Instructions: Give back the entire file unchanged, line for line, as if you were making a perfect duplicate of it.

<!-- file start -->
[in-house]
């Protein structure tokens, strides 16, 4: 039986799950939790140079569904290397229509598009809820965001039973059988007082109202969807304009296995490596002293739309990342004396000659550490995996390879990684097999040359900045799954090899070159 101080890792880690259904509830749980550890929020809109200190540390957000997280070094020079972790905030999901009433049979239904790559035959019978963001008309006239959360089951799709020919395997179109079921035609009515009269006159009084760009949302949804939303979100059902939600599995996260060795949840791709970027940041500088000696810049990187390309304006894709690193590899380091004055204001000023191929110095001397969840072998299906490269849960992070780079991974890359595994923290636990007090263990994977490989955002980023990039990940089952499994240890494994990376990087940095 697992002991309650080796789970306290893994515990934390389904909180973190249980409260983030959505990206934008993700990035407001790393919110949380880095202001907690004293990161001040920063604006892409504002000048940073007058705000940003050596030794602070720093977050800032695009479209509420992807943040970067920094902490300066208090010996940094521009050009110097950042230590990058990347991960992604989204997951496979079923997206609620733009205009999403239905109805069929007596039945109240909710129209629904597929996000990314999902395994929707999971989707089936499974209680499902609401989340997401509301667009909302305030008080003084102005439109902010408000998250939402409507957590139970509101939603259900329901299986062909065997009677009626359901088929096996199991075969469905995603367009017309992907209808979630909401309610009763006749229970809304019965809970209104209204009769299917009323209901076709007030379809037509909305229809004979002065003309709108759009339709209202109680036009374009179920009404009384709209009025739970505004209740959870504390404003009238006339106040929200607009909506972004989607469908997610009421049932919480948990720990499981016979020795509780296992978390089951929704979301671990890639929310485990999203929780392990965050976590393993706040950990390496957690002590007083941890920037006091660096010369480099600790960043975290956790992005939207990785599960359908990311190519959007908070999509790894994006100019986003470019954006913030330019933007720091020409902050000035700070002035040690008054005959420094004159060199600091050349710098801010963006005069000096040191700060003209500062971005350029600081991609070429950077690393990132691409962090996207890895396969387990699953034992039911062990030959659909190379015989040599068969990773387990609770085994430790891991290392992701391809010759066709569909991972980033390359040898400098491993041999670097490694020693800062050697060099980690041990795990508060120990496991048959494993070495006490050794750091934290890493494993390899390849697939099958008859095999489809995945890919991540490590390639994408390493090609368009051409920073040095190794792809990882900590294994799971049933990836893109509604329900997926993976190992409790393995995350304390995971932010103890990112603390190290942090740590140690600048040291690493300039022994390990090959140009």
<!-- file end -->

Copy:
[in-house]
């Protein structure tokens, strides 16, 4: 039986799950939790140079569904290397229509598009809820965001039973059988007082109202969807304009296995490596002293739309990342004396000659550490995996390879990684097999040359900045799954090899070159 101080890792880690259904509830749980550890929020809109200190540390957000997280070094020079972790905030999901009433049979239904790559035959019978963001008309006239959360089951799709020919395997179109079921035609009515009269006159009084760009949302949804939303979100059902939600599995996260060795949840791709970027940041500088000696810049990187390309304006894709690193590899380091004055204001000023191929110095001397969840072998299906490269849960992070780079991974890359595994923290636990007090263990994977490989955002980023990039990940089952499994240890494994990376990087940095 697992002991309650080796789970306290893994515990934390389904909180973190249980409260983030959505990206934008993700990035407001790393919110949380880095202001907690004293990161001040920063604006892409504002000048940073007058705000940003050596030794602070720093977050800032695009479209509420992807943040970067920094902490300066208090010996940094521009050009110097950042230590990058990347991960992604989204997951496979079923997206609620733009205009999403239905109805069929007596039945109240909710129209629904597929996000990314999902395994929707999971989707089936499974209680499902609401989340997401509301667009909302305030008080003084102005439109902010408000998250939402409507957590139970509101939603259900329901299986062909065997009677009626359901088929096996199991075969469905995603367009017309992907209808979630909401309610009763006749229970809304019965809970209104209204009769299917009323209901076709007030379809037509909305229809004979002065003309709108759009339709209202109680036009374009179920009404009384709209009025739970505004209740959870504390404003009238006339106040929200607009909506972004989607469908997610009421049932919480948990720990499981016979020795509780296992978390089951929704979301671990890639929310485990999203929780392990965050976590393993706040950990390496957690002590007083941890920037006091660096010369480099600790960043975290956790992005939207990785599960359908990311190519959007908070999509790894994006100019986003470019954006913030330019933007720091020409902050000035700070002035040690008054005959420094004159060199600091050349710098801010963006005069000096040191700060003209500062971005350029600081991609070429950077690393990132691409962090996207890895396969387990699953034992039911062990030959659909190379015989040599068969990773387990609770085994430790891991290392992701391809010759066709569909991972980033390359040898400098491993041999670097490694020693800062050697060099980690041990795990508060120990496991048959494993070495006490050794750091934290890493494993390899390849697939099958008859095999489809995945890919991540490590390639994408390493090609368009051409920073040095190794792809990882900590294994799971049933990836893109509604329900997926993976190992409790393995995350304390995971932010103890990112603390190290942090740590140690600048040291690493300039022994390990090959140009």